Cat 5 cable

Answered Question

Does POE work with 79XX phones that are connected to Cat 5 (all 8 pairs are terminated) or do we need to run power bricks?

Correct Answer by KonradStepniewski about 8 years 1 week ago

Yes it shouldn't be a problem for most phones.


Category 5e cable uses 24 AWG conductors, which can safely carry 360 mA at 50 V according to the latest TIA ruling.[citation needed] The cable has eight conductors (only half of which are used for power) and therefore the absolute maximum power transmitted using direct current is 50 V × 0.360 A × 2 = 36 W. Considering the voltage drop after 100 m, a PD would be able to receive 31.6 W. The additional heat generated in the wires by PoE at this current level (4.4 watts per 100m cable) limits the total number of cables in a bundle to be 100? at 45 °C, according to the TIA.


Drawbacks of IEEE 802.3af are:


* Excessive voltage with peak of 60 V (many components are limited to ~30 V).

* Undefined polarity (requires a diode bridge which causes a voltage drop and require more board space and components).

* Undefined wire pairs (multiple configurations must be handled which requires more board space and components).


A partial solution to the drawbacks of IEEE 802.3af is to assume pin 4 + 5 as positive (+) and pin 7 + 8 as negative (-). This would not be standards compliant but will make PD implementation easier and not damage anything. Any incompatibilities with IEEE 802.3af will only result in an unpowered device.

Another modification is to limit voltage from the PSE to 30 V and thus enable the use of standard components. But this may destroy the PD if it is connected to a PSE that isn't modified to keep the voltage low enough. It also limits the amount of power that can be used.


More info you can find here: http://en.wikipedia.org/wiki/Power_over_Ethernet

Correct Answer by Rob Huffman about 8 years 1 week ago

Hi Daniel,


We have an older area of our Campus that is strictly CAT5 cabling. In this area there are approx. 500 Cisco IP Phones that have never seen any PoE issues that were related to the Cable type. In other areas (depending on install time frame) we also use CAT5E and CAT6. There is even an old note from Cisco about support for IP Phones on CAT3 :( so you should be good to go!


Hope this helps!

Rob


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Correct Answer
Rob Huffman Tue, 06/16/2009 - 08:51
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Hi Daniel,


We have an older area of our Campus that is strictly CAT5 cabling. In this area there are approx. 500 Cisco IP Phones that have never seen any PoE issues that were related to the Cable type. In other areas (depending on install time frame) we also use CAT5E and CAT6. There is even an old note from Cisco about support for IP Phones on CAT3 :( so you should be good to go!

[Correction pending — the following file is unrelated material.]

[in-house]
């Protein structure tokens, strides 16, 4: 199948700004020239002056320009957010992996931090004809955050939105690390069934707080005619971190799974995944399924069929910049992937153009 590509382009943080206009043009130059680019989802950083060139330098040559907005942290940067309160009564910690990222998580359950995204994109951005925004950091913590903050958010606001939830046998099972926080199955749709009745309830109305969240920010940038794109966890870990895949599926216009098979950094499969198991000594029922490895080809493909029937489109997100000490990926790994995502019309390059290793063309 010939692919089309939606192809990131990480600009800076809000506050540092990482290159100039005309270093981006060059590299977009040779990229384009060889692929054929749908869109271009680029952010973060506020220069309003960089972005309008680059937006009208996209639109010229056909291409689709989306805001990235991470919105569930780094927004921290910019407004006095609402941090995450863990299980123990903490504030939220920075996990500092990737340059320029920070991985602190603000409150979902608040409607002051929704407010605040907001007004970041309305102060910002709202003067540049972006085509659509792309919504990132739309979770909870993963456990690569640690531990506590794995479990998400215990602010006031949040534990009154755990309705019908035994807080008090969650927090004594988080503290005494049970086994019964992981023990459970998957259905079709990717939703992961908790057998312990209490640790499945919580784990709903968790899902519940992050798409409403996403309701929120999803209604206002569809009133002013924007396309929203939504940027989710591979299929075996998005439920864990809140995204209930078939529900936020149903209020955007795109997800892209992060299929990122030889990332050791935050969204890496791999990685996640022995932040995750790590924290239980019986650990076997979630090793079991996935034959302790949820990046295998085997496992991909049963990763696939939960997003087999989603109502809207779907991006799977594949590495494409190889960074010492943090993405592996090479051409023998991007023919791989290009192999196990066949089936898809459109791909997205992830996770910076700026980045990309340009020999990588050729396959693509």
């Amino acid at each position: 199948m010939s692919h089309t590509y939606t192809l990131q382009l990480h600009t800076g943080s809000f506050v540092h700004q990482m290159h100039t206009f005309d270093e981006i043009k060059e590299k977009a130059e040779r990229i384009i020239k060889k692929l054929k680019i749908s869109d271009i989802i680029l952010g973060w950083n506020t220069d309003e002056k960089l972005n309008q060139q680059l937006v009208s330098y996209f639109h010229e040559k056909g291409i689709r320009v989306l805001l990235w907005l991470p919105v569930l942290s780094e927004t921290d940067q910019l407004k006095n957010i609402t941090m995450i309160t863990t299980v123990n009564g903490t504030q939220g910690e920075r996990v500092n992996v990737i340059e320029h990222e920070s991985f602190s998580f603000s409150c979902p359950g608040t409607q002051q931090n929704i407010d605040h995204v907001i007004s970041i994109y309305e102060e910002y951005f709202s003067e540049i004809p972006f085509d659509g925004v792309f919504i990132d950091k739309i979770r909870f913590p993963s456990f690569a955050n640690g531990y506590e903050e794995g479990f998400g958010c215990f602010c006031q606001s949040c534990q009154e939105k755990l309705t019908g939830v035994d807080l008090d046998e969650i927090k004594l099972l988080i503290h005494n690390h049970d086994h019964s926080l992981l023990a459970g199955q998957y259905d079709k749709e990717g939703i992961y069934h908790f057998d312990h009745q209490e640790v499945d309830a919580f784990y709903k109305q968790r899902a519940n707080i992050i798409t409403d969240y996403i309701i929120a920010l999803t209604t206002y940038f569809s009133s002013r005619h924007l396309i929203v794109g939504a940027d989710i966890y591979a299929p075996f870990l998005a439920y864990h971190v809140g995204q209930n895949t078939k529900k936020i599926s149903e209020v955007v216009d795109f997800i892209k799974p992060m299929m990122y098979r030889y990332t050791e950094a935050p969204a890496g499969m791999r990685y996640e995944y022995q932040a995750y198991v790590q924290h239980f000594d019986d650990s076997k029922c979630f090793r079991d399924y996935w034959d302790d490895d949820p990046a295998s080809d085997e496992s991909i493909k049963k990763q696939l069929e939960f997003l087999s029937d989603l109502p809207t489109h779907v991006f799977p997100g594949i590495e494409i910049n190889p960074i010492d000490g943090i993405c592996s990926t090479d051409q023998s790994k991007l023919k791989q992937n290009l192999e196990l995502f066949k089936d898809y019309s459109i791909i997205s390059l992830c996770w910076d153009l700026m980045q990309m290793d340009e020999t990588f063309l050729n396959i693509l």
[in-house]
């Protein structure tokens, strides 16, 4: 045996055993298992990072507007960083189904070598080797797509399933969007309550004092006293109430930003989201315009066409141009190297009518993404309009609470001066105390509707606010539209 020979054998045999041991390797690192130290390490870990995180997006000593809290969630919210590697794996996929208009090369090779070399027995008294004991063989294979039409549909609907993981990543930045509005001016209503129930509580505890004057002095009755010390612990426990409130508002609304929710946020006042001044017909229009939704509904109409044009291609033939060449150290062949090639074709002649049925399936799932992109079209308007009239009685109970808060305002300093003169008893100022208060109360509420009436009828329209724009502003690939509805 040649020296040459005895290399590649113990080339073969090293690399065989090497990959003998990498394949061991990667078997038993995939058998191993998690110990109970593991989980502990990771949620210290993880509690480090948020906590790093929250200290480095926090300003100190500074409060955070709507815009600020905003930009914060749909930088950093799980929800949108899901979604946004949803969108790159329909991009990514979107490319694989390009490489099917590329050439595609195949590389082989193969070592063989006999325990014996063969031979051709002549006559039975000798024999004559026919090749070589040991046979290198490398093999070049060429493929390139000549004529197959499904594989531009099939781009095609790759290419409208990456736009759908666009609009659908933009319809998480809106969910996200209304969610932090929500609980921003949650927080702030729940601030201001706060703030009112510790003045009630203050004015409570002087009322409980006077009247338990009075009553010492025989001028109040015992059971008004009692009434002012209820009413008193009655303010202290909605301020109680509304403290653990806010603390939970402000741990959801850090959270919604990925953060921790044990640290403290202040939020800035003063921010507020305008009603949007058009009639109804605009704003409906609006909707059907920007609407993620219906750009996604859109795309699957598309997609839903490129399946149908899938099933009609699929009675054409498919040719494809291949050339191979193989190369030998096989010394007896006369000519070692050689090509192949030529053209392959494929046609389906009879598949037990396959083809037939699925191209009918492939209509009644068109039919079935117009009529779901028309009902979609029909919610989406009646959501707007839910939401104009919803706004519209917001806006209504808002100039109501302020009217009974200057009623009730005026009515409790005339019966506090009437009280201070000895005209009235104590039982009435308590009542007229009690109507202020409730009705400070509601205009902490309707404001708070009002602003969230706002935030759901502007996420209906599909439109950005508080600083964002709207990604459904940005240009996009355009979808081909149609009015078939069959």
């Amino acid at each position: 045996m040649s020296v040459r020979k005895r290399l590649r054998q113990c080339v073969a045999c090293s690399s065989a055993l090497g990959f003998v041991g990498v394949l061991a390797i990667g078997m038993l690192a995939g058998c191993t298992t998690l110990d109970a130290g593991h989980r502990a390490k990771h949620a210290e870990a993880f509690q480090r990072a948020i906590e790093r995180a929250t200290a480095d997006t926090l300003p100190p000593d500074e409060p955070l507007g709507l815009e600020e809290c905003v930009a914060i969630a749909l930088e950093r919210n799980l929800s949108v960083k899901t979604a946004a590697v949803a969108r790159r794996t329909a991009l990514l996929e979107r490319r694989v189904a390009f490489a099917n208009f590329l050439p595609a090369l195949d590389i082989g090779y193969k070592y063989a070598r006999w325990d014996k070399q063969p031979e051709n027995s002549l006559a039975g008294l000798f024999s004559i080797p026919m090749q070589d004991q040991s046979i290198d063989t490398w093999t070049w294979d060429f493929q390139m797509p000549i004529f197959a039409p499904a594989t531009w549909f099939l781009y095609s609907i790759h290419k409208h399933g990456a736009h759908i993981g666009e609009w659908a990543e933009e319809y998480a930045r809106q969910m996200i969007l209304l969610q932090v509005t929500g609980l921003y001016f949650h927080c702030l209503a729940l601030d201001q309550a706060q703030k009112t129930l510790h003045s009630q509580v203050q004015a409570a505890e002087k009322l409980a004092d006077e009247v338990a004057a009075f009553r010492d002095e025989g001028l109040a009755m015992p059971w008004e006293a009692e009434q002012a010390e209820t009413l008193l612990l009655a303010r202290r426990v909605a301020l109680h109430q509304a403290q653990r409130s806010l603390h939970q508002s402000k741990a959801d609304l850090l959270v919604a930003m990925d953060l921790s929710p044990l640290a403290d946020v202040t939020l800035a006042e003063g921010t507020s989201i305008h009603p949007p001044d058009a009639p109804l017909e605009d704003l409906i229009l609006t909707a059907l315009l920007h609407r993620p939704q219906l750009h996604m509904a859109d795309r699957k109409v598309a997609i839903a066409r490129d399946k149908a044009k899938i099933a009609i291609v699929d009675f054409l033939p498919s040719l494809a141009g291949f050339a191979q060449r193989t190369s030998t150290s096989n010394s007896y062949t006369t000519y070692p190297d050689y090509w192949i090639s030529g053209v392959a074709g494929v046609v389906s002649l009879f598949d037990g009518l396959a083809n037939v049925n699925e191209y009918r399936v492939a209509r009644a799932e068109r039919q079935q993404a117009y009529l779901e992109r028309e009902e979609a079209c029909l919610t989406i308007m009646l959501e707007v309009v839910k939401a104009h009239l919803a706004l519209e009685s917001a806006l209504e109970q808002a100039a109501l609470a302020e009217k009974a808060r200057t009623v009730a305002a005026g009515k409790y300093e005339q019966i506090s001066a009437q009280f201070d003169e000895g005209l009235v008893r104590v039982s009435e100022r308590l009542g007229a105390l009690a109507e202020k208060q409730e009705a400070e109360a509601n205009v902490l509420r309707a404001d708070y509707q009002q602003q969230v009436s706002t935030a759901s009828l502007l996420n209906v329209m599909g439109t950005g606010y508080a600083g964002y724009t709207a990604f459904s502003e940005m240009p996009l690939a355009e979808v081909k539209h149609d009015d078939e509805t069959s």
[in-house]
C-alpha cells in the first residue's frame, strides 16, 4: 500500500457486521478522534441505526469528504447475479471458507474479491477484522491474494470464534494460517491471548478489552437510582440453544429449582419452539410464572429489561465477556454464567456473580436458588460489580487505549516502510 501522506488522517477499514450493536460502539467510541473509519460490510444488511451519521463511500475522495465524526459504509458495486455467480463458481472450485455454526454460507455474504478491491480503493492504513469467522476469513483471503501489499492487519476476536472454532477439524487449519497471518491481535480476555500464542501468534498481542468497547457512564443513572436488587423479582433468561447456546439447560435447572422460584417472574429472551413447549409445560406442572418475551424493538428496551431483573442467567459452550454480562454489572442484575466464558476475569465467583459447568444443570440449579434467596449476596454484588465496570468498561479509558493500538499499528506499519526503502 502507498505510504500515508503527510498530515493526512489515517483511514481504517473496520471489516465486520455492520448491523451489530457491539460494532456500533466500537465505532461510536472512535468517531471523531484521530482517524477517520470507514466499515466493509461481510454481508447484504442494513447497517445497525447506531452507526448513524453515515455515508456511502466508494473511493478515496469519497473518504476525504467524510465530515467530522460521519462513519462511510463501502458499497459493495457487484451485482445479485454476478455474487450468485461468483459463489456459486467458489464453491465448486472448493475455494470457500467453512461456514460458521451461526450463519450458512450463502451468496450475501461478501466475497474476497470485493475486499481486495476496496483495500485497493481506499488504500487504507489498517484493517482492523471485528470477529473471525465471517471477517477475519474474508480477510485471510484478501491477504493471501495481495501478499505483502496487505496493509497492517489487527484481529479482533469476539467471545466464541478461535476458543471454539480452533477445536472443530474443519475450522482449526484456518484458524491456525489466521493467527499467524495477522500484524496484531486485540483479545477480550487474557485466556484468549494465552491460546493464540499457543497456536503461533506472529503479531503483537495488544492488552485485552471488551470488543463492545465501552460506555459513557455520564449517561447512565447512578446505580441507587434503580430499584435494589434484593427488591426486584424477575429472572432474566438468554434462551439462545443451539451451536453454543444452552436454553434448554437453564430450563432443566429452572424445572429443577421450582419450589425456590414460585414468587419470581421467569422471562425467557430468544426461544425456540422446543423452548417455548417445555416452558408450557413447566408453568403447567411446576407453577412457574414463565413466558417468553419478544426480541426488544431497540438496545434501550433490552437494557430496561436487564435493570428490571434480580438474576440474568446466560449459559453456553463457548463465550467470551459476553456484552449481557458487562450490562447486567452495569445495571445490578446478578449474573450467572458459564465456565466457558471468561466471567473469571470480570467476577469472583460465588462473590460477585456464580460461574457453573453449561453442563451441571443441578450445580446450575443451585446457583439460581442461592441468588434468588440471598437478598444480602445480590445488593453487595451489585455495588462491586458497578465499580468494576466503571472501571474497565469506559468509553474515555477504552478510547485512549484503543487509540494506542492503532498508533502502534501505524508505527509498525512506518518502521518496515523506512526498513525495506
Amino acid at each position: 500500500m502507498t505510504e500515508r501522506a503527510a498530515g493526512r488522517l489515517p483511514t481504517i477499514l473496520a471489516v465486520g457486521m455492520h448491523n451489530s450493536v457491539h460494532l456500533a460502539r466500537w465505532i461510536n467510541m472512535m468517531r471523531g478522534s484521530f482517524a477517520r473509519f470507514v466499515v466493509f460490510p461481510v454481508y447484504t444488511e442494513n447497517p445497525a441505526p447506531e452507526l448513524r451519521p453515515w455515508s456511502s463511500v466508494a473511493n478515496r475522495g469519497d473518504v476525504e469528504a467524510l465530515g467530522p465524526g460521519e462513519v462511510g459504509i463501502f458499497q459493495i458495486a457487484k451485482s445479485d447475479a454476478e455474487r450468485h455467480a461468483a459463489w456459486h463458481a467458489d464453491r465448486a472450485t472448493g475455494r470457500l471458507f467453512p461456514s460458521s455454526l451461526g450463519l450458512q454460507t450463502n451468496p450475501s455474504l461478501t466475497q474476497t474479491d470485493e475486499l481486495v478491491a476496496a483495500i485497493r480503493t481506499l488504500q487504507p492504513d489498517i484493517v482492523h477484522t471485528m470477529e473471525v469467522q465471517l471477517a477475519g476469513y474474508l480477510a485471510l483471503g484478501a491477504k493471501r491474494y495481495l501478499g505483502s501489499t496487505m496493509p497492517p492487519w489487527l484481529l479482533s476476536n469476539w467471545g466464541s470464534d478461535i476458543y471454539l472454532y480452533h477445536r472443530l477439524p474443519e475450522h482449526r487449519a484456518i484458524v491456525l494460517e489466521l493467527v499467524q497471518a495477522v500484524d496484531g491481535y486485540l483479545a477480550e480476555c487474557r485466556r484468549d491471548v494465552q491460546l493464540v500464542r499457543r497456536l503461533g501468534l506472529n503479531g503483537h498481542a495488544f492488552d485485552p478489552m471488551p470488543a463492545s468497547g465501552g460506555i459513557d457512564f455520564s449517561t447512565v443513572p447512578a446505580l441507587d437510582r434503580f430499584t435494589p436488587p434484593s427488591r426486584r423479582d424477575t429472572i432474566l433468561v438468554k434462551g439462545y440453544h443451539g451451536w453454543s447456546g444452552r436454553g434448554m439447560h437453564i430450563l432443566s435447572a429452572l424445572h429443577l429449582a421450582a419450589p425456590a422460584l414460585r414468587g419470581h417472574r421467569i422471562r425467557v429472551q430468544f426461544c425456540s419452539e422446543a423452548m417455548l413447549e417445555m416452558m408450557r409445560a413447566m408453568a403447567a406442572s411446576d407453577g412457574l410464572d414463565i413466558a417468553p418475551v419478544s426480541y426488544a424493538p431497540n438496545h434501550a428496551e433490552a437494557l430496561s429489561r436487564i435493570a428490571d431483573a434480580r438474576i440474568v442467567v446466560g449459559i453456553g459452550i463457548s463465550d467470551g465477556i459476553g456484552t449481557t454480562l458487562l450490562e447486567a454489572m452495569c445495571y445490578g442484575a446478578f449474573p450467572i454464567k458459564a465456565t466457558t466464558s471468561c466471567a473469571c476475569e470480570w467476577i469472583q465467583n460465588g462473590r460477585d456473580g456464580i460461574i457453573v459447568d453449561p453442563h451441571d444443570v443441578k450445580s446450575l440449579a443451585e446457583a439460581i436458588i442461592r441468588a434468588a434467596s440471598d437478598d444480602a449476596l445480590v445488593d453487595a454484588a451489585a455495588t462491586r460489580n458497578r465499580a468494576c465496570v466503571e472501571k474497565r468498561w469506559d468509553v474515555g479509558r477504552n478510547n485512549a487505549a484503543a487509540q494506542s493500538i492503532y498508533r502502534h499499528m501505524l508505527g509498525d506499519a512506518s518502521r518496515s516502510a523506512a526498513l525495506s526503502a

Hope this helps!

Rob


Correct Answer
KonradStepniewski Tue, 06/16/2009 - 08:55
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Yes it shouldn't be a problem for most phones.


Category 5e cable uses 24 AWG conductors, which can safely carry 360 mA at 50 V according to the latest TIA ruling.[citation needed] The cable has eight conductors (only half of which are used for power) and therefore the absolute maximum power transmitted using direct current is 50 V × 0.360 A × 2 = 36 W. Considering the voltage drop after 100 m, a PD would be able to receive 31.6 W. The additional heat generated in the wires by PoE at this current level (4.4 watts per 100m cable) limits the total number of cables in a bundle to be 100? at 45 °C, according to the TIA.


Drawbacks of IEEE 802.3af are:


* Excessive voltage with peak of 60 V (many components are limited to ~30 V).

* Undefined polarity (requires a diode bridge which causes a voltage drop and require more board space and components).

* Undefined wire pairs (multiple configurations must be handled which requires more board space and components).


A partial solution to the drawbacks of IEEE 802.3af is to assume pin 4 + 5 as positive (+) and pin 7 + 8 as negative (-). This would not be standards compliant but will make PD implementation easier and not damage anything. Any incompatibilities with IEEE 802.3af will only result in an unpowered device.

Another modification is to limit voltage from the PSE to 30 V and thus enable the use of standard components. But this may destroy the PD if it is connected to a PSE that isn't modified to keep the voltage low enough. It also limits the amount of power that can be used.


More info you can find here: http://en.wikipedia.org/wiki/Power_over_Ethernet

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